Independent reading is the next stop ahead with these recent and wonderful picture books about everything locomotive.
Written and illustrated by Elisha Cooper. $10.86.
Elisha Cooper has a unique talent for capturing the same small, just-right details about landscapes and settings that kids notice, too. (Farm and Beach are some of our favorites for using in writing workshop.) Here, he illuminates different types of trains and journeys across the United States with the same thoughtfulness and childlike wonder. Best for grades PreK-2.
- How to Train a Train
Written by Jason Carter Eaton, illustrated by John Rocco. $12.60.
This playful picture book takes up the conceit of train-as-pet, with helpful instructions and information for would-be owners, such as “few trains can resist a good read-aloud.” We can see it inspiring some lively writing assignments as students practice figurative language and how-to writing. Best for grades PreK-2.
- Line 135
Written by Germano Zullo, illustrated by Albertine. $15.40.
We’re obsessed with the amazing illustrations in this story about a little girl going to visit her grandmother. They’re completely rendered in black-and-white, with the exception of the neon train shooting across the horizon. The simple and poetic text adds to the quiet beauty of this tale. Best for grades K-3.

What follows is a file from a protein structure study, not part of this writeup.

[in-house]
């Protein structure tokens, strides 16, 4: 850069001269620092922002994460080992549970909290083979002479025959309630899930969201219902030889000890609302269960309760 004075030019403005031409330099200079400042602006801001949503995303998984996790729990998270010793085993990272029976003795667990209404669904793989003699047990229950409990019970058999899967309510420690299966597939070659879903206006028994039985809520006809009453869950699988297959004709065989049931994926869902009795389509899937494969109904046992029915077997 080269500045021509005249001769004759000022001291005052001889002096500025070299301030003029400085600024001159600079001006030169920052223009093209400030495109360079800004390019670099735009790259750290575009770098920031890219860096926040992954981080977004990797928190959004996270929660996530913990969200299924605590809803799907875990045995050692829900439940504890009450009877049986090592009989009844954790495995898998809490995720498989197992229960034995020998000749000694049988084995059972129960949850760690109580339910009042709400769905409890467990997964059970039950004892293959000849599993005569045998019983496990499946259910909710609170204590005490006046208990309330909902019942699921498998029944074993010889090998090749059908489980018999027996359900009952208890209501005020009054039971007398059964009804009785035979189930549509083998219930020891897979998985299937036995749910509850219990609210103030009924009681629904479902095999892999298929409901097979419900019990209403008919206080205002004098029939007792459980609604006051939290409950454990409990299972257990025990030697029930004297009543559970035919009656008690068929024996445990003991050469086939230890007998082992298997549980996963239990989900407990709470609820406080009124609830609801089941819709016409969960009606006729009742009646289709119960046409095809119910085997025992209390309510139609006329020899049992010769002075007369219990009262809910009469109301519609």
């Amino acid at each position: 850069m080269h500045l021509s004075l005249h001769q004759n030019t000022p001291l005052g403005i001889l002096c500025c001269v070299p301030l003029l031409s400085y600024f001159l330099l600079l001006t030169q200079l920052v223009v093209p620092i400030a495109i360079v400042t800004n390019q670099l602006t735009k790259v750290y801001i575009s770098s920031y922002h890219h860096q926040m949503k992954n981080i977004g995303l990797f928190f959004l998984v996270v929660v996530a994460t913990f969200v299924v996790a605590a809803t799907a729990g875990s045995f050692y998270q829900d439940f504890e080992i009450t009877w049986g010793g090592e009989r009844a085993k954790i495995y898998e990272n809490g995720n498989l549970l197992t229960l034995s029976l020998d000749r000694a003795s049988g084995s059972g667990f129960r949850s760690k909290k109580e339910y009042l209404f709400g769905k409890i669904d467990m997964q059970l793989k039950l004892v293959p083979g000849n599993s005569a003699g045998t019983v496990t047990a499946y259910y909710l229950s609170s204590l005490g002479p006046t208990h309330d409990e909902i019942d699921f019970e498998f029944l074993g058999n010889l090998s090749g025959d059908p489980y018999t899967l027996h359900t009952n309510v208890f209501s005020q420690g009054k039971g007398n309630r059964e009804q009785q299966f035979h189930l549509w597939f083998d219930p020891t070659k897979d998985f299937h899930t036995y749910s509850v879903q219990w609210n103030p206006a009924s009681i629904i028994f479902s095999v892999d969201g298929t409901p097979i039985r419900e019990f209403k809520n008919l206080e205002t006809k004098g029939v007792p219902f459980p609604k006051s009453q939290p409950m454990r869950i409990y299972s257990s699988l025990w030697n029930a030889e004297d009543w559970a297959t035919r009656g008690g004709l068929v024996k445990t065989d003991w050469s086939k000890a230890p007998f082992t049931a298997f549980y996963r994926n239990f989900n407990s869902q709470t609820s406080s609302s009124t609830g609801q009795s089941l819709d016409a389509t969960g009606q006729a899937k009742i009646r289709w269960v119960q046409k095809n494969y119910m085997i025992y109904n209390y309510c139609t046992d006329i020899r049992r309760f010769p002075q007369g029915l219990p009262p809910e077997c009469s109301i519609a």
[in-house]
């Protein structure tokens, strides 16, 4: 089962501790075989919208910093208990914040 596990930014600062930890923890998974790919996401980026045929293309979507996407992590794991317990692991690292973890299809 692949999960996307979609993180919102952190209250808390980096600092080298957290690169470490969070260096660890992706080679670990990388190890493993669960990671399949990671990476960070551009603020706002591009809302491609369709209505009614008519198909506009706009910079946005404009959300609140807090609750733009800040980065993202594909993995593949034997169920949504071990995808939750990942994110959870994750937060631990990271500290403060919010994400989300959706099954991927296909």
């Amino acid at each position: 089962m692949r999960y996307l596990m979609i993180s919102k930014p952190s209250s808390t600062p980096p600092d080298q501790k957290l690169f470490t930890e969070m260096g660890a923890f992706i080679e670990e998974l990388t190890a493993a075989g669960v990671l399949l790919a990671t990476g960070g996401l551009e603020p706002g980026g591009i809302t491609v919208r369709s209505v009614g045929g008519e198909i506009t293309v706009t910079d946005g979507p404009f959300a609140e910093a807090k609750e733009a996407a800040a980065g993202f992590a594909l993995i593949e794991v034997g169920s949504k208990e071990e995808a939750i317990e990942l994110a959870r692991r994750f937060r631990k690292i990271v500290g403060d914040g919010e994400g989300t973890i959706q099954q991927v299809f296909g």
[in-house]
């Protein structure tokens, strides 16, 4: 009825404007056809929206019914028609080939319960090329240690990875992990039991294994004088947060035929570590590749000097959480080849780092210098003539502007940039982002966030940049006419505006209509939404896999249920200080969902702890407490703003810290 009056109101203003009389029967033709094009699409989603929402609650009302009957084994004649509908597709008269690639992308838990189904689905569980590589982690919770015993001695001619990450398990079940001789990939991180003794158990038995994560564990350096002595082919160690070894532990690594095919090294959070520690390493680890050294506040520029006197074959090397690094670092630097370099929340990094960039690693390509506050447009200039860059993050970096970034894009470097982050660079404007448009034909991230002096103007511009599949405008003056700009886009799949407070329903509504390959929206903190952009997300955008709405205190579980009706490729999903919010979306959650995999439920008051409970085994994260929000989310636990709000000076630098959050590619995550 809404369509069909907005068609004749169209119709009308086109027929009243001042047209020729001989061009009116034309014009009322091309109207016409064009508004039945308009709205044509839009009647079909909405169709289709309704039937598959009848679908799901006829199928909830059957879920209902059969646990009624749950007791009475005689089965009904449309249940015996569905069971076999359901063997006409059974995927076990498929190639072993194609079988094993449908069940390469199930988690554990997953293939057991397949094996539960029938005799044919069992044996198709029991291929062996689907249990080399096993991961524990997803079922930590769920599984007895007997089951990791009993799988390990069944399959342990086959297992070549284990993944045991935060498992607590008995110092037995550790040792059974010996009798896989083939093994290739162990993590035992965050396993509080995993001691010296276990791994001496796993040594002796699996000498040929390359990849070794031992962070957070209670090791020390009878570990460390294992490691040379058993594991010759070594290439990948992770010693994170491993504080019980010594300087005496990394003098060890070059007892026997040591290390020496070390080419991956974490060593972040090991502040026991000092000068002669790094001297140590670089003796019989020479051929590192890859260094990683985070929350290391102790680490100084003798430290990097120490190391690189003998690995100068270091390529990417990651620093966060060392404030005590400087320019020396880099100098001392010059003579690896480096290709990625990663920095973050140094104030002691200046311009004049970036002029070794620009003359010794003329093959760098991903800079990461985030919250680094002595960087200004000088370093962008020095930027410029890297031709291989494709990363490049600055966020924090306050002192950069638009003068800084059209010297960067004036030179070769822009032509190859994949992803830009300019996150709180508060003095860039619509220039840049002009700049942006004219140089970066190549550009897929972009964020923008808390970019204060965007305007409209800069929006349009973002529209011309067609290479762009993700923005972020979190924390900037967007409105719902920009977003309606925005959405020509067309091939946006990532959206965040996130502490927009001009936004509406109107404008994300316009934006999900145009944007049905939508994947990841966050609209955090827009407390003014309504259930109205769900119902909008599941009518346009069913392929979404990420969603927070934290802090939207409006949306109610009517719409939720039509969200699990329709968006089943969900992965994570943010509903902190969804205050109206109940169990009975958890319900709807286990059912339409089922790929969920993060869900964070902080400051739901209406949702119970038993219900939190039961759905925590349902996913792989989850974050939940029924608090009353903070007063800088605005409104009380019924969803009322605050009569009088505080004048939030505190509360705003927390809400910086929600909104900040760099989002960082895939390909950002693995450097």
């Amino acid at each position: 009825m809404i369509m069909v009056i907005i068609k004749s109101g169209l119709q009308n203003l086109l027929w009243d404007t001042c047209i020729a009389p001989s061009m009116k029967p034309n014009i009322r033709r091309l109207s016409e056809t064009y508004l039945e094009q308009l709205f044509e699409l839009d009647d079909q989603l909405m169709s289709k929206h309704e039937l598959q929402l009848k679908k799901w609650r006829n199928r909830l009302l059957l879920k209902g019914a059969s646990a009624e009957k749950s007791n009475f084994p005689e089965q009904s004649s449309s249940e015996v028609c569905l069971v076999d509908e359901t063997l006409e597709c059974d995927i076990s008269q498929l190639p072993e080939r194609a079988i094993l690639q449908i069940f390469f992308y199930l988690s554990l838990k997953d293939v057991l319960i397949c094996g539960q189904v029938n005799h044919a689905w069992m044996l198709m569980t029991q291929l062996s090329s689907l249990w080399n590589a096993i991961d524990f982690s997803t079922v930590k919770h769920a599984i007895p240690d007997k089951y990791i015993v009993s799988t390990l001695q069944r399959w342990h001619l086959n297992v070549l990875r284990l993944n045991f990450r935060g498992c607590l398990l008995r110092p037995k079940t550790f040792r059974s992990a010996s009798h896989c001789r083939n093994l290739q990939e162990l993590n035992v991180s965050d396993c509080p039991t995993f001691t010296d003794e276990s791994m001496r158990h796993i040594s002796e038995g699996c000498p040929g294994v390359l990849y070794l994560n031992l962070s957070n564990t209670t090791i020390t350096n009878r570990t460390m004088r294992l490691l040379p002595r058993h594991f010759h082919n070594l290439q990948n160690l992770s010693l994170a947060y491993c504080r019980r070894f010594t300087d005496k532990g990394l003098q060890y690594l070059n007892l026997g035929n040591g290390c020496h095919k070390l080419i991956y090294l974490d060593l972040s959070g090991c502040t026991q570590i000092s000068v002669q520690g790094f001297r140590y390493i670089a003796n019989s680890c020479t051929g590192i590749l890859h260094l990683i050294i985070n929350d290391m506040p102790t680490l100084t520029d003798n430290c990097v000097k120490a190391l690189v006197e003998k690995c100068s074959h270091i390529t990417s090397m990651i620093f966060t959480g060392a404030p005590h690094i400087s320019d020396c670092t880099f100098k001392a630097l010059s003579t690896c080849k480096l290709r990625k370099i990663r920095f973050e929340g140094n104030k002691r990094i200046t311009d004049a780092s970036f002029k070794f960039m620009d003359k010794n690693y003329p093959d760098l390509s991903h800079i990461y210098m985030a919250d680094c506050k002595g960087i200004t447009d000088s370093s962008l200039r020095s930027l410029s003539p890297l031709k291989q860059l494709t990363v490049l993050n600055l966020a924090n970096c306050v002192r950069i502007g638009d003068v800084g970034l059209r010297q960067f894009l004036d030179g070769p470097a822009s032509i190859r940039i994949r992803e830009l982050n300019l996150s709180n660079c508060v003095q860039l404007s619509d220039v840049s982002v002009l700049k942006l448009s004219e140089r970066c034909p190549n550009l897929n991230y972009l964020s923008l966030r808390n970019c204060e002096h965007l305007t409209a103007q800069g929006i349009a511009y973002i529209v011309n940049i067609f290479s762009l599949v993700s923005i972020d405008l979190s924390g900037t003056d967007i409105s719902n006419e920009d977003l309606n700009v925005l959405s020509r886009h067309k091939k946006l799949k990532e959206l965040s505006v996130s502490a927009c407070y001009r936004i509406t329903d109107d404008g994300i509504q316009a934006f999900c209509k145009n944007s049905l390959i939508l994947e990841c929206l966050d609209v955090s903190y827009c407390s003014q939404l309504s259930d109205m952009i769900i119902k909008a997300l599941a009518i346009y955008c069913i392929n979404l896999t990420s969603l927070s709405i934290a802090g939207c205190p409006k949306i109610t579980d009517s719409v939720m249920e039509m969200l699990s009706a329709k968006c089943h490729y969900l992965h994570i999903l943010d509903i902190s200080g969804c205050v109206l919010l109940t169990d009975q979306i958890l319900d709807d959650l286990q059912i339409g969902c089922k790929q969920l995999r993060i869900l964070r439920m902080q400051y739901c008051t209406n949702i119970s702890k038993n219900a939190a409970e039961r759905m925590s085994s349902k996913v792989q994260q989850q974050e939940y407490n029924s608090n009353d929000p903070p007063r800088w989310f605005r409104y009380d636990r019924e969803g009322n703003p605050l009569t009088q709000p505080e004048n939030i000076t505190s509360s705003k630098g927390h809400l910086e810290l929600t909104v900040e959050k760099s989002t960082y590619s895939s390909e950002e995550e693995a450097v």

- Steam Train, Dream Train
Written by Sherri Duskey Rinker, illustrated by Tom Lichtenheld. $10.61.
While we don’t normally recommend “going-to-bed” books here on the WeAreTeachers Book Club, the imaginative illustrations and catchy rhymes make this one work for the classroom, too. Sentences like “Through the darkness, clickety-clack…/ coming closer, down the track/hold your breath so you can hear/huffing, chuffing drawing near” offer opportunities to discuss onomatopoeia and more. Best for grades PreK-2.
Written and illustrated by Brian Floca. $12.95.
Introduce students to the history of our national railroad system with this expressive, visual book that brings to life the sheer feat of building and traveling on the Transcontinental Railroad during the summer of 1869. Perfect for U.S. or Western history units!Best for grades 1-4.